This month the American Booksellers Association and its Book Sense marketing staff polled independent booksellers on their recommendations for what they are calling Harry Potter Deprivation Clubs.
The top response from 400 stores was "The Golden Compass," a 416-page fantasy about an orphan named Lyra who grows up near Oxford University and, naturally, is caught in a life-and-death struggle against dark forces.
The group's Top 10 list also includes classics like "The Hobbit," Edward Eager's 50-year-old "Half Magic" and Madeleine L'Engle's "Wrinkle in Time."
"I've heard from hundreds of independent stores, and they're all producing lists and fliers or Harry Potter recommendations to meet the demand," said Carl Lennertz, a marketing consultant for the national Book Sense marketing campaign. "It's funny, I could have begged my daughter to read 'The Hobbit,' but she might not have ever read it if this hadn't happened. There's a little bit of peer pressure. You've got to keep up, but once they're in, they're hooked."
The burst in sales of juvenile novels follows a gloomy period in the late 1990's when the children's paperback market dipped by almost 20 percent, as fans started abandoning the popular "Goosebumps" horror series. Over a two-year period through 1998, customers were buying fewer copies of children's books, according to the Consumer Research Study on Book Purchasing, which has not yet released its 1999 study.
Last year consultants for the Association of American Publishers developed long-term projections that underestimated the percentage growth in children's hardcover sales by more than half because they had not factored in what Albert N. Greco, who helped develop the projections, calls the "titanic of book publishing: 'Harry Potter.' "
The trends involving younger readers are clearly at odds with those for younger adults, who according to surveys are devoting less money and time to books. (People over 49 remain loyal customers with increasing sales levels.)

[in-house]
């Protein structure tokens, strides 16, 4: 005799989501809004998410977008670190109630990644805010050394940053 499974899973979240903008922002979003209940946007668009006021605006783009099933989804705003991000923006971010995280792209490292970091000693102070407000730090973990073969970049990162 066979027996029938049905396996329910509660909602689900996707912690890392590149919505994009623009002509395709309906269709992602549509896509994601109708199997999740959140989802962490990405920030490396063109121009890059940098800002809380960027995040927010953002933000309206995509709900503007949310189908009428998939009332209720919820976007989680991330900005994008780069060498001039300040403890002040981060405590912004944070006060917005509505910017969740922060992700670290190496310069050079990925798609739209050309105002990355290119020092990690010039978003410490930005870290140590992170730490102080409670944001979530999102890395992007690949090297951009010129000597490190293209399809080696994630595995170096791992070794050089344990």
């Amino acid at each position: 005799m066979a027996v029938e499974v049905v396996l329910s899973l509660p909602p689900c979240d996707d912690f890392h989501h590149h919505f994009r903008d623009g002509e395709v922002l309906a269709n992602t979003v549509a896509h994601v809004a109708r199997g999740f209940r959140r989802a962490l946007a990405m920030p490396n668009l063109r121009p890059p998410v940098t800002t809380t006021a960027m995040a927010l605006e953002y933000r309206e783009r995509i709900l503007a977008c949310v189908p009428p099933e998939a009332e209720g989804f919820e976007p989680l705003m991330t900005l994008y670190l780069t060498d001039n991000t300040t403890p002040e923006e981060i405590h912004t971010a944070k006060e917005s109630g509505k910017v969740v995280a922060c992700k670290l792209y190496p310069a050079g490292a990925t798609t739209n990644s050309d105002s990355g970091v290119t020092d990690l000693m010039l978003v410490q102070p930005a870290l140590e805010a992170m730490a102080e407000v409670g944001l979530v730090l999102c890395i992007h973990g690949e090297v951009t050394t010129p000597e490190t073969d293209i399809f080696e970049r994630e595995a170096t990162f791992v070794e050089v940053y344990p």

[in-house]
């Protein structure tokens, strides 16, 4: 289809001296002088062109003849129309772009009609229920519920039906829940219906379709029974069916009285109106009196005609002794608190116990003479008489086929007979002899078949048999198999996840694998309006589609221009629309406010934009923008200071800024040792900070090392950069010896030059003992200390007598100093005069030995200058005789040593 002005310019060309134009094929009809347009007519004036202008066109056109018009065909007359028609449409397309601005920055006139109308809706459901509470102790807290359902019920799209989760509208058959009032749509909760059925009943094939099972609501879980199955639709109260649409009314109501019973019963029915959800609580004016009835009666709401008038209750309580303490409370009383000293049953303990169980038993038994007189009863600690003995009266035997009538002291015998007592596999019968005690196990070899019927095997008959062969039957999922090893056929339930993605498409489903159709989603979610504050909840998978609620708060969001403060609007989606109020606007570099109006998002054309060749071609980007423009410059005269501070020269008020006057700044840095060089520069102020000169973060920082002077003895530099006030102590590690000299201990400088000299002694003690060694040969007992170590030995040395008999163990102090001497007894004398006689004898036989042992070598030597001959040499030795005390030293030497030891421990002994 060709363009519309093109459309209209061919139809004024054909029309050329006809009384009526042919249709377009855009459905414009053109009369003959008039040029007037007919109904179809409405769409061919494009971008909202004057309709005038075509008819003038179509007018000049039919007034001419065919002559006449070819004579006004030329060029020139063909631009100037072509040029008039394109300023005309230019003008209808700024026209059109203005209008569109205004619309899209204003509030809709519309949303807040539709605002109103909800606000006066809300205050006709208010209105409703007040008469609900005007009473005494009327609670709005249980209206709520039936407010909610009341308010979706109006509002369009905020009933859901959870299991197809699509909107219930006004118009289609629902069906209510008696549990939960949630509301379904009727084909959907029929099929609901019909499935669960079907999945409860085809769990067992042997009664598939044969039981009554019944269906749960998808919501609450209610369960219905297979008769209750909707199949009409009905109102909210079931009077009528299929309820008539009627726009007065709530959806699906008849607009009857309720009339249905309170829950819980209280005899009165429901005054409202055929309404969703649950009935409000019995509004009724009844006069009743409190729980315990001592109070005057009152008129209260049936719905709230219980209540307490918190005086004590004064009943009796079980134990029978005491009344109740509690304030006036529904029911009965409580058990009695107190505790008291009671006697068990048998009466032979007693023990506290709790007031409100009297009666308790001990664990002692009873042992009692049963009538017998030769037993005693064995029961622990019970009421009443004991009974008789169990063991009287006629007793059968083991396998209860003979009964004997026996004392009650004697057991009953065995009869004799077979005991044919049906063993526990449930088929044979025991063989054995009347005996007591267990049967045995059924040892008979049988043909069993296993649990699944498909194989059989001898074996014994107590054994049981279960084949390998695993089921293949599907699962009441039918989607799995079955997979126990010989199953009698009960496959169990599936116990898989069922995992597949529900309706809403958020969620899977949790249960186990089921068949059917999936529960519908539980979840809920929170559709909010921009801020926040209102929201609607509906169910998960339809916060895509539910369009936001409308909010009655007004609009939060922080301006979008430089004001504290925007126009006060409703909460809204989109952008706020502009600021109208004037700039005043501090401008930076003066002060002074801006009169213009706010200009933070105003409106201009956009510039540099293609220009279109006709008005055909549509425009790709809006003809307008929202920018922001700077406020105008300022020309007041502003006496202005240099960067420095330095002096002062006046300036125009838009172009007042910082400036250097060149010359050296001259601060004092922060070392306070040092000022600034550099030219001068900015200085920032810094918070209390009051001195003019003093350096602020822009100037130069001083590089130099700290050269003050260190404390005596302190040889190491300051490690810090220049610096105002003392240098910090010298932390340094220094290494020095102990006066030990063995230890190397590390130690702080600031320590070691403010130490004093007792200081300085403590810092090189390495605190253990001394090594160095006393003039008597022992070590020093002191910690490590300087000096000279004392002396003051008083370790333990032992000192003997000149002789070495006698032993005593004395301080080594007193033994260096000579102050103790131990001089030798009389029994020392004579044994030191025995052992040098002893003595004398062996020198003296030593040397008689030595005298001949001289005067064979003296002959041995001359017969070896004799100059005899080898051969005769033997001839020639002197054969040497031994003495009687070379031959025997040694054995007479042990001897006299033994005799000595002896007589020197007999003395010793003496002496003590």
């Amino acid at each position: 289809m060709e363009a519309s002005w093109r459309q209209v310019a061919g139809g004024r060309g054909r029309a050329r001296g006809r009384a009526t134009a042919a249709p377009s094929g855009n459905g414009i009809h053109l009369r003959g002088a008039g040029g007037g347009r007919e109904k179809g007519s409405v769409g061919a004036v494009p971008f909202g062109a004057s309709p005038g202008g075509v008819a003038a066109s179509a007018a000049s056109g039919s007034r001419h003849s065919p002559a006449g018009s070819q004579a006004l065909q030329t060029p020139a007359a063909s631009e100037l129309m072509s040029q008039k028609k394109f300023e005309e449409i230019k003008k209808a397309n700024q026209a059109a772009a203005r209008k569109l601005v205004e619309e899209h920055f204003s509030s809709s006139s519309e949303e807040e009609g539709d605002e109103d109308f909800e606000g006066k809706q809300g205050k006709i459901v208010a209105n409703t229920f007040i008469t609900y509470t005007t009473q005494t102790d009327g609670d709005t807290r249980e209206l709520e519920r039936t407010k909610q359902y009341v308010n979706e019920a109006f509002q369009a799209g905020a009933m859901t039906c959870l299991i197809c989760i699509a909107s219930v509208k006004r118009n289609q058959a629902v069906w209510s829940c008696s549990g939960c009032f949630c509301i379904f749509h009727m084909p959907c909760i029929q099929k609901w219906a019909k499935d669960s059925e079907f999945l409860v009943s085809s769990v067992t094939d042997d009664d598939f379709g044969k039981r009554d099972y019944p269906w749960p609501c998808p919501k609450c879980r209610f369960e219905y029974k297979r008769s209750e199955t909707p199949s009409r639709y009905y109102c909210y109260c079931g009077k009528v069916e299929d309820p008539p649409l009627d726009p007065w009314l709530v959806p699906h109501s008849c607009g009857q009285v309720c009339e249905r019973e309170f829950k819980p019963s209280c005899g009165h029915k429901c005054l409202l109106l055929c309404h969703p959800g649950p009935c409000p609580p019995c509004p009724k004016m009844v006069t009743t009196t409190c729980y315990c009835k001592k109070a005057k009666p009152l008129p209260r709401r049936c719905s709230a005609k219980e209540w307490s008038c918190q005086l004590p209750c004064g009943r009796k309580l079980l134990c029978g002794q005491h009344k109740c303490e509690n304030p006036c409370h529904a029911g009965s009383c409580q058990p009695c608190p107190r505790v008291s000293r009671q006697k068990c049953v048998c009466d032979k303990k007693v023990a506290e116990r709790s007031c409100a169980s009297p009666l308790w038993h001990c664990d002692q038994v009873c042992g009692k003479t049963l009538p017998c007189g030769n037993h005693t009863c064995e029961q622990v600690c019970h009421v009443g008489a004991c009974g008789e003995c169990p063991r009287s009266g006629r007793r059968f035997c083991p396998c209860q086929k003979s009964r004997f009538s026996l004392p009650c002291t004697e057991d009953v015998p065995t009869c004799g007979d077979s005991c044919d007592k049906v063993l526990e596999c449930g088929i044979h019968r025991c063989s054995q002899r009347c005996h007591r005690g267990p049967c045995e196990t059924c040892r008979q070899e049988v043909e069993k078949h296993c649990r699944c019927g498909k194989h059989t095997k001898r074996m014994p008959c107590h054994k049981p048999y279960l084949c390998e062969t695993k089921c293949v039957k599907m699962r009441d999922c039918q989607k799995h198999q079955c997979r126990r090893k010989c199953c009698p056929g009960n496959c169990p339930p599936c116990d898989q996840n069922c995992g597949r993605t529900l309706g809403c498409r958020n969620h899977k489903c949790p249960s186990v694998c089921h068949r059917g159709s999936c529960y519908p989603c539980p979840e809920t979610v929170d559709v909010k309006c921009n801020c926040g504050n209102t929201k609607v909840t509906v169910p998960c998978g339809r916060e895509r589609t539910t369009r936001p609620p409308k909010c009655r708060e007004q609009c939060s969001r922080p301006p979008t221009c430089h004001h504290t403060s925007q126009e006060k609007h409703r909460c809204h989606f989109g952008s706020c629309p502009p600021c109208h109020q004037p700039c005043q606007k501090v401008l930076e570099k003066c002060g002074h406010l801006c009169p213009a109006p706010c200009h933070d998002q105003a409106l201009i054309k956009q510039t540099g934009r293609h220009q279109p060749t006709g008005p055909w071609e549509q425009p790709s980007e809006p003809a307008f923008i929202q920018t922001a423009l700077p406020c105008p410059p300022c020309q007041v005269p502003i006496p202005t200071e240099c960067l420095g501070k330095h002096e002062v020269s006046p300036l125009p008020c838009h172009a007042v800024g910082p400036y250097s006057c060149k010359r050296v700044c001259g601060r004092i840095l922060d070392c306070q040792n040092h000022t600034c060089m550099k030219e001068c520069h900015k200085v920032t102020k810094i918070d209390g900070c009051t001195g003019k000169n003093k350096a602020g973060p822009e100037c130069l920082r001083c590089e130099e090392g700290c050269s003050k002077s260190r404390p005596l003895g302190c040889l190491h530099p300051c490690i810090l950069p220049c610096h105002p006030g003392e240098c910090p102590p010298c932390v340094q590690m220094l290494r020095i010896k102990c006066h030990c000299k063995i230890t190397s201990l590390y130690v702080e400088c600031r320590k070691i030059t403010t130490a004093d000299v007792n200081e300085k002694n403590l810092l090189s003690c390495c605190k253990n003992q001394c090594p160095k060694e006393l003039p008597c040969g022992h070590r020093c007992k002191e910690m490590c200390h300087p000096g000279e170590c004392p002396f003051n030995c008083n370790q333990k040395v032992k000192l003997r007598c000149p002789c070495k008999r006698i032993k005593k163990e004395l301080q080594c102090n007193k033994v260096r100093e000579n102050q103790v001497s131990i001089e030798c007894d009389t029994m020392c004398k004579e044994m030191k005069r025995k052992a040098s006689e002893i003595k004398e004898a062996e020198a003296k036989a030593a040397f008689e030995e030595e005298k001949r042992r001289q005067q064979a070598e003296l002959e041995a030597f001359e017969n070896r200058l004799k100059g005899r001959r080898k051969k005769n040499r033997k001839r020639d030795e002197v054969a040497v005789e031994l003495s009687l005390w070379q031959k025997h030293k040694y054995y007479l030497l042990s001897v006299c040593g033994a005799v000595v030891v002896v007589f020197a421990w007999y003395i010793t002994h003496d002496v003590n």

At Books of Wonder on West 18th Street in Manhattan, the clerks are approached about four times a day by children and adults who are seeking post-Potter reading material, said Jennifer Lavonier, manager and buyer for the store. By now the response has a certain rhythm: employees hand a packet to customers that includes "Harry Potter" games and questions and a list of some 20 other children's novels to consider.
Ms. Lavonier said she suspected that adults were seeking children's novels for themselves because "there's a lot of imagination in children's books."
"There's a lot of scenery and detail that's not in some adult books," she said. "To be honest, I don't really even read adult books anymore."
That view has resulted in some odd role reversals. Eleven-year-old Logan Dill of Kentucky is currently rereading the three books in the "Harry Potter" series to her father while driving on errands with him in the family car.
She is the most dedicated member of Joseph-Beth's Harry Potter Withdrawal Club. Although attendance for club meetings has been up and down, Logan is already planning to read the club's choice for April, "The Golden Compass," and has voluntarily finished "The Black Cauldron," the second title in the Lloyd Alexander "Chronicles of Prydain."
"I'm still waiting for the fourth 'Harry Potter' book," she said. "But the books I've been reading have really helped. There's nothing that can compare to Harry, but these books have really helped fill the gap."
Since Logan has nearly finished reading the third "Harry Potter" to her father, she has found relief just in time. In a few days, she said, she will begin reading aloud "The Black Cauldron" series to her father.